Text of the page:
This at least opens up one to think more or less critically and may result in a variety of views, however often less hard, which despite of the diversity results

in a very different approach towards religion.

 

No other factor (mission, salvation) separates in my view the outcome as much as the biblical view.

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I would say the view on the bible quite far distinquish fundamentalism "like the bible is the innerrant world of God"

 

This is held to be true among those who call themselves evangelicals. They can differ on interpretation of the inerrant word o' G-d.

 

NORM

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Here in my country the majority of fundamentalists wouldn´t call themselves that, rather traditionalists, which in general means the same, the innerrant bible

tells them that no women can be priests and gays cannot marry or practice sex and so on.

 

Akhenaten,

 

Welcome. You mention your country (presumably not the U.S). I would be interested to know what country that would be. That would give a little more perspective to your comments. Your nom de PC sounds like it could be Semitic (Hebrew - brother of Naten?).

 

George

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I have to comment because my day just wouldn't be complete if I didn't. :D

 

I was Catholic – guess I still am because “once a Catholic always a Catholic”. I know many, many Catholics who are fundamentalist, believing in the literalness and inerrancy of scripture. Even the official catechism takes the fall of Adam and Eve literally. No Catholic that I know would ever consider themselves fundamentalist – just Roman Catholic. I also know many evangelical Catholics who would never call themselves fundamentalist, but would certainly proudly claim being evangelical.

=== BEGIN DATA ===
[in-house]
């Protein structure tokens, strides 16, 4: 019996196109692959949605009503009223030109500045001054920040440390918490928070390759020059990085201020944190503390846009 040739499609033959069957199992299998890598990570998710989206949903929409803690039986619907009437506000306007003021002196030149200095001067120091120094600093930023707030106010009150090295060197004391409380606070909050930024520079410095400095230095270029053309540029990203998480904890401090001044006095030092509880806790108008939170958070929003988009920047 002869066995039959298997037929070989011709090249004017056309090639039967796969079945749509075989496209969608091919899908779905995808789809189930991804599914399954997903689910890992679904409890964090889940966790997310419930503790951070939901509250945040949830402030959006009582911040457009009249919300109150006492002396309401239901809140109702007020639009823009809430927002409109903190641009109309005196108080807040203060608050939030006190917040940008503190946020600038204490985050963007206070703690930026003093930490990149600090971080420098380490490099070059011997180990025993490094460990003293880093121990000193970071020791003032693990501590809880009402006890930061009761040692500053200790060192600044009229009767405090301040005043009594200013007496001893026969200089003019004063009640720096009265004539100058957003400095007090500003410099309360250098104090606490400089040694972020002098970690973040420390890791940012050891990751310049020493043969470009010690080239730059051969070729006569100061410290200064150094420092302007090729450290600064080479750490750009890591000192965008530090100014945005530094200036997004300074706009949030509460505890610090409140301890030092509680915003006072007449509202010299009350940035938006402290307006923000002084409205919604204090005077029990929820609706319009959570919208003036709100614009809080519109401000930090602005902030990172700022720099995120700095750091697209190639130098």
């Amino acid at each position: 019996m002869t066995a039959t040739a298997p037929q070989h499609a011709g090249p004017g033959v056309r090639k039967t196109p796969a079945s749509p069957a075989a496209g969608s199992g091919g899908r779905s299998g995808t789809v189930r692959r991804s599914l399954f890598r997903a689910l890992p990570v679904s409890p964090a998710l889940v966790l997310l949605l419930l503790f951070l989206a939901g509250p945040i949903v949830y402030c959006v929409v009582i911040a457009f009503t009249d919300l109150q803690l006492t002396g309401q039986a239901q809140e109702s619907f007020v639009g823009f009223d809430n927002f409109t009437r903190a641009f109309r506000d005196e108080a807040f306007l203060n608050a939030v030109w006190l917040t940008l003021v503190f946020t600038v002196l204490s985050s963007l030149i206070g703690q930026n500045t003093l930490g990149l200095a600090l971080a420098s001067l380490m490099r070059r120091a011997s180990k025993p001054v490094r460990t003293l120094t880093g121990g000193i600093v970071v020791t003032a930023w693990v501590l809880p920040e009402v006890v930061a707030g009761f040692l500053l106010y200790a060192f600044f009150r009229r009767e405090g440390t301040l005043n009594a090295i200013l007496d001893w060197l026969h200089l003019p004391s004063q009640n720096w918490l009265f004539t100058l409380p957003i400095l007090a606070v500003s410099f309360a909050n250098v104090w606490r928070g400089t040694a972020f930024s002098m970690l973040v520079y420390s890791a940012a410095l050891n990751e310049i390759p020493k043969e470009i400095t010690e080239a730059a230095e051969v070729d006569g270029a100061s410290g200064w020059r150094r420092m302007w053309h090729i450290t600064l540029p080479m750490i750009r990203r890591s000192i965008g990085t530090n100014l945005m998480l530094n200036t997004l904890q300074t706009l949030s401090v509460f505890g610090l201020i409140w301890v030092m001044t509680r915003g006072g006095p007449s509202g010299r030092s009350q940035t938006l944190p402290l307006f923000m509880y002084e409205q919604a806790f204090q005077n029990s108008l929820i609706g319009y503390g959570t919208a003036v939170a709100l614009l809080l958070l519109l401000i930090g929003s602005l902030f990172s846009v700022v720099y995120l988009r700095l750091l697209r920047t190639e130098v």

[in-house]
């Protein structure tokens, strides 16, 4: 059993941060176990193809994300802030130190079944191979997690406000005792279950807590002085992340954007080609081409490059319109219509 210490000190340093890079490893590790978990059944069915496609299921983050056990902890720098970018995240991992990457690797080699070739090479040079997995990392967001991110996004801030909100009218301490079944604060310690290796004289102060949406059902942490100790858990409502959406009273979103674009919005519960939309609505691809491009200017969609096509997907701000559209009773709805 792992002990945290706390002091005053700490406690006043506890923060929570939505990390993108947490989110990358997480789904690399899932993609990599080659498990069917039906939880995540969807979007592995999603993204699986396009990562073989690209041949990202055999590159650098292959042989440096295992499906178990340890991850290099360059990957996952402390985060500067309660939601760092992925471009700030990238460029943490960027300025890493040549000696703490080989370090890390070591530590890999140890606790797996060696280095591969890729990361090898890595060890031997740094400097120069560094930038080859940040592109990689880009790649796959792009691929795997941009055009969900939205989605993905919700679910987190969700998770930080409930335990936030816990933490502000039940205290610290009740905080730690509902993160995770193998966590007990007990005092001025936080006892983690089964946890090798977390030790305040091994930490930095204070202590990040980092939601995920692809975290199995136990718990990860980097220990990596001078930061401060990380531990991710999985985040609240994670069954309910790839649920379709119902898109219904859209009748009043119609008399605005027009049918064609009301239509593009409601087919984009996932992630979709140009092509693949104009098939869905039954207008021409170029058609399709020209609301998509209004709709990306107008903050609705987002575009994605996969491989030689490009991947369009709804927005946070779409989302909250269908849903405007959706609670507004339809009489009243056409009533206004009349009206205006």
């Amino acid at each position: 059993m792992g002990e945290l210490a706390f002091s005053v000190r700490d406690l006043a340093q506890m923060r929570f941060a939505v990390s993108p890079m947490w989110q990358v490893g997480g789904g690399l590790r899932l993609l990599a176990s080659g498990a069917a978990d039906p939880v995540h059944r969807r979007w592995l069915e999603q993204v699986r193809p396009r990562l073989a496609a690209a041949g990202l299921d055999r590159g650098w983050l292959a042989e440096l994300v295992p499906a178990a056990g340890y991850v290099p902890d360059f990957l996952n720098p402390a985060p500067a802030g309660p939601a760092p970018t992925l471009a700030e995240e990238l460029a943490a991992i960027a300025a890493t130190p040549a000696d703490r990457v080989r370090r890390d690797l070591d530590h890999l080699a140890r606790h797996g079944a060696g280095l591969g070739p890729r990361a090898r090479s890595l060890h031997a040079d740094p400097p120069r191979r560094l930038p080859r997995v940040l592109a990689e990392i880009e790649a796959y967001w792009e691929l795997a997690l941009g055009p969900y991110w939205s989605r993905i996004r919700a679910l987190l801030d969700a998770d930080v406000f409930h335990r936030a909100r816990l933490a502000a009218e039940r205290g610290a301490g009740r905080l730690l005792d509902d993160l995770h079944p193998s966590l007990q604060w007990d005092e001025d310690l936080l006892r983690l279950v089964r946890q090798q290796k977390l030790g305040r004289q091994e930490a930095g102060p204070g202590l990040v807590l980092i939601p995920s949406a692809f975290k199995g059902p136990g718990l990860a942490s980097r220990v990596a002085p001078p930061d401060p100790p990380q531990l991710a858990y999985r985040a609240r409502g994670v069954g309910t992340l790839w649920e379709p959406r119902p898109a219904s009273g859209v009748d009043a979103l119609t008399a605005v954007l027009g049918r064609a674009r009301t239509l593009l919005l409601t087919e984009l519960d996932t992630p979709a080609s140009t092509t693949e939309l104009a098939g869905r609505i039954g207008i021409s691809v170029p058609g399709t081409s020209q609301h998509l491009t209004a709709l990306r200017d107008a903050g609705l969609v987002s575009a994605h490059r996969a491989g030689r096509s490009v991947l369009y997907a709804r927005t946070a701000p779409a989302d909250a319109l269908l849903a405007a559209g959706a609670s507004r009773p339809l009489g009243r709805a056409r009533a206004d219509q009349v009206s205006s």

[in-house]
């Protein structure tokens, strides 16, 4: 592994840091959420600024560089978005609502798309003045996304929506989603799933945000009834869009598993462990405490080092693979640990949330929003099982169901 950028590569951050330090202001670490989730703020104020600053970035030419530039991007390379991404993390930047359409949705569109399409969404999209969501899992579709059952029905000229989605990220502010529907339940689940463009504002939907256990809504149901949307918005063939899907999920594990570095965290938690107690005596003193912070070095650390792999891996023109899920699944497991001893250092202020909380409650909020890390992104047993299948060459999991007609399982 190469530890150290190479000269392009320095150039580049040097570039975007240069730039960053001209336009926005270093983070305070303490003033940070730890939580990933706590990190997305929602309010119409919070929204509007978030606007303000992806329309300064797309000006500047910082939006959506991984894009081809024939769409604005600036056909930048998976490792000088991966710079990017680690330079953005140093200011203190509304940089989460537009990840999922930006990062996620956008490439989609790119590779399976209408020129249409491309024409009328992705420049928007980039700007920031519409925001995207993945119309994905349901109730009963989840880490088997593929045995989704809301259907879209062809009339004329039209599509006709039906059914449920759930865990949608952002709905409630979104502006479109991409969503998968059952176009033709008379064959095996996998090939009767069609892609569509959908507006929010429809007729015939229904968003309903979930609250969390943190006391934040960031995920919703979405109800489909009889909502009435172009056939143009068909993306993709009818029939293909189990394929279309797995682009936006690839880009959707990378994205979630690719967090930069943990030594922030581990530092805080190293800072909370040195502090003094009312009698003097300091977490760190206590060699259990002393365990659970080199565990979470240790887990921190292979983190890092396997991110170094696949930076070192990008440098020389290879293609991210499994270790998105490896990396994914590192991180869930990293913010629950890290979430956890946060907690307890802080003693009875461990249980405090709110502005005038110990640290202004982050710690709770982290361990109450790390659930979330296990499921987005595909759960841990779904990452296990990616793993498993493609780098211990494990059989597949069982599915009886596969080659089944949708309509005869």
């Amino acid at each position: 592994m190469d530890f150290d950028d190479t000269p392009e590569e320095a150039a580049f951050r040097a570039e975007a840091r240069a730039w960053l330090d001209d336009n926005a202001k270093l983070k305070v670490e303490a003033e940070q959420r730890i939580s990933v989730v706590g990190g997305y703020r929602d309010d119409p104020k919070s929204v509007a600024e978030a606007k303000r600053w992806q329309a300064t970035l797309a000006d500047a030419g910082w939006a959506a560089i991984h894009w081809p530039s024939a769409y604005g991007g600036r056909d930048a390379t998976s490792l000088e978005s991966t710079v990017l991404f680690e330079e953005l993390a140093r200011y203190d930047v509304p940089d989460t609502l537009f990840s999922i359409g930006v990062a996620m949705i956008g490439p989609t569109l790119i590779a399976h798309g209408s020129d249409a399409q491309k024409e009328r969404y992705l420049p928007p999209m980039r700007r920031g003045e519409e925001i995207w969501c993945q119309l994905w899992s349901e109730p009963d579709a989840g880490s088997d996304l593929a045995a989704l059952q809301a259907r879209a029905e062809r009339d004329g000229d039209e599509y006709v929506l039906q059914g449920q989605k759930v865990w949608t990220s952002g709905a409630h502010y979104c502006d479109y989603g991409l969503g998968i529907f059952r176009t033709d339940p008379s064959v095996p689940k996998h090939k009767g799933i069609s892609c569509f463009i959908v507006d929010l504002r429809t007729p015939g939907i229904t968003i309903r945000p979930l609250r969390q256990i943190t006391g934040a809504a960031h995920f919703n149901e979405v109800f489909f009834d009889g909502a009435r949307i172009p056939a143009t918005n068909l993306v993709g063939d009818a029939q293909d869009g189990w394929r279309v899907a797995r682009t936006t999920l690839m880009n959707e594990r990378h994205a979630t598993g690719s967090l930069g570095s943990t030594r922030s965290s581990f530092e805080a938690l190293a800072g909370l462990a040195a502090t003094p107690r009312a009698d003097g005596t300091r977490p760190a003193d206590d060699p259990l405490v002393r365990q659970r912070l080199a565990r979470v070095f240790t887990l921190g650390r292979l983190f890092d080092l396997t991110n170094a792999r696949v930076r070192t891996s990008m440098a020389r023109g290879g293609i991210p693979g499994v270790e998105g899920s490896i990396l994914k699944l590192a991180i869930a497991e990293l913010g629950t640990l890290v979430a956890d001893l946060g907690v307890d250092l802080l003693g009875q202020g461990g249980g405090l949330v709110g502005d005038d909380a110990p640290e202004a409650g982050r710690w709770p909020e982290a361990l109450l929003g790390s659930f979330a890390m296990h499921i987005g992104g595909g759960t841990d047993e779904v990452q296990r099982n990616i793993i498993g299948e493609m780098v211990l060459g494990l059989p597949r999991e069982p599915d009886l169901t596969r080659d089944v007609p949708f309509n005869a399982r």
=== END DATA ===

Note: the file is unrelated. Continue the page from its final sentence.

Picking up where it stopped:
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I must admit this is something I am not at all clear on, either...the difference, the distinctions, between "fundamentalist" and "Evangelical". Can someone or a particular religious community be one and not the othher, or the other and not the one?

 

Now "Pentacostal", I think I'm clear on...it designates those that believe in a "second" baptism, the "baptism in the Holy Ghost (or Spirit)", as something that might later for some that have recieved "just the basic" water Baptism of salvation for having accepted Jesus as savior.

 

Jenell

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Guest billmc

I must admit this is something I am not at all clear on, either...the difference, the distinctions, between "fundamentalist" and "Evangelical". Can someone or a particular religious community be one and not the othher, or the other and not the one?

 

To my understanding, Jenell, most fundamentalists are also evangelicals but not vice versa.

 

The following is an over-simplification but reflects my own experiences in both groups:

 

Fundamentalists tend to have an agreed upon "statement of beliefs" or set of doctrinal statements which have to do with the nature of things - God, the Bible, humanity, the church, eschatology (future things), sin, etc.. And they are often "evangelical" in that they seek to increase their numbers by spreading their belief system or paradigm. They are primarily concerned with getting their beliefs right.

 

Evangelicals, though having similar beliefs, tend to share their faith more through focusing on their own personal experience of a relationship with Jesus. They are more prone to share their faith, not by telling you all of their beliefs, but by telling you what God and Jesus (or, for Pentecostals, the Spirit) have done in their lives. So, IMO, evangelicals tend to be the more "mystical" of the two groups. But there is still a lot of overlap.

 

Some fundamentalists, however, are not very evangelical. In my experiences, the Calvanists, while having a quite clear belief system, don't "evangelize" very much, perhaps due to their view of predestination.

 

Fundamentalism is not at all confined to Protestants though. Some Catholics can be very fundamentalist. And some are very evangelical. Some atheists are fundamentalist. Again IMO, fundamentalism is rooted in dualism - in constanting trying to determine what is right and wrong, saved and unsaved, godly and secular, holy and evil. The upside to fundamentalism is the sense of community derived from a gathering where everyone agrees on the fundamentals. The downside is that questioning is often discouraged and there is often pressure to conform to the group's standards. Evangelicals are more freeing in allowing for questions and disagreement, but they still feel the need to make converts.

 

Hope this helps.